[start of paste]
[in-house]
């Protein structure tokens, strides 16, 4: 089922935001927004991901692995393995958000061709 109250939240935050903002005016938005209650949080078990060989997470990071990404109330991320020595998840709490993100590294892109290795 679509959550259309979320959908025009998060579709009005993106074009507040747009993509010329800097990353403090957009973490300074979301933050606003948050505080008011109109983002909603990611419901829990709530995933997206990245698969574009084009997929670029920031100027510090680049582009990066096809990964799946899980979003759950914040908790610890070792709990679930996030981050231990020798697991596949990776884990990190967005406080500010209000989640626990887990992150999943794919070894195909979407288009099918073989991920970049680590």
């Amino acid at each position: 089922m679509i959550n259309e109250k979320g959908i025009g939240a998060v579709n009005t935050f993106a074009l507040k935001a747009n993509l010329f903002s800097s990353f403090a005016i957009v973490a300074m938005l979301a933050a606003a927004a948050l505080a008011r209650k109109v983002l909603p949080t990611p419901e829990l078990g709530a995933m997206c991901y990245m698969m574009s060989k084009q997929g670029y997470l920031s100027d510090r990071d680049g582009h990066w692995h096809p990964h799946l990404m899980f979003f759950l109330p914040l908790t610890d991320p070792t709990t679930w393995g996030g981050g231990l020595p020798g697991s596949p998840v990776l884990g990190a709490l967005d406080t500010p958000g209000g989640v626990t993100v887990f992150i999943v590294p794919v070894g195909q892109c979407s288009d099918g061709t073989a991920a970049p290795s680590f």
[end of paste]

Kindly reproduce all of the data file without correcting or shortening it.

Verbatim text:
[in-house]
């Protein structure tokens, strides 16, 4: 089922935001927004991901692995393995958000061709 109250939240935050903002005016938005209650949080078990060989997470990071990404109330991320020595998840709490993100590294892109290795 679509959550259309979320959908025009998060579709009005993106074009507040747009993509010329800097990353403090957009973490300074979301933050606003948050505080008011109109983002909603990611419901829990709530995933997206990245698969574009084009997929670029920031100027510090680049582009990066096809990964799946899980979003759950914040908790610890070792709990679930996030981050231990020798697991596949990776884990990190967005406080500010209000989640626990887990992150999943794919070894195909979407288009099918073989991920970049680590």
């Amino acid at each position: 089922m679509i959550n259309e109250k979320g959908i025009g939240a998060v579709n009005t935050f993106a074009l507040k935001a747009n993509l010329f903002s800097s990353f403090a005016i957009v973490a300074m938005l979301a933050a606003a927004a948050l505080a008011r209650k109109v983002l909603p949080t990611p419901e829990l078990g709530a995933m997206c991901y990245m698969m574009s060989k084009q997929g670029y997470l920031s100027d510090r990071d680049g582009h990066w692995h096809p990964h799946l990404m899980f979003f759950l109330p914040l908790t610890d991320p070792t709990t679930w393995g996030g981050g231990l020595p020798g697991s596949p998840v990776l884990g990190a709490l967005d406080t500010p958000g209000g989640v626990t993100v887990f992150i999943v590294p794919v070894g195909q892109c979407s288009d099918g061709t073989a991920a970049p290795s680590f």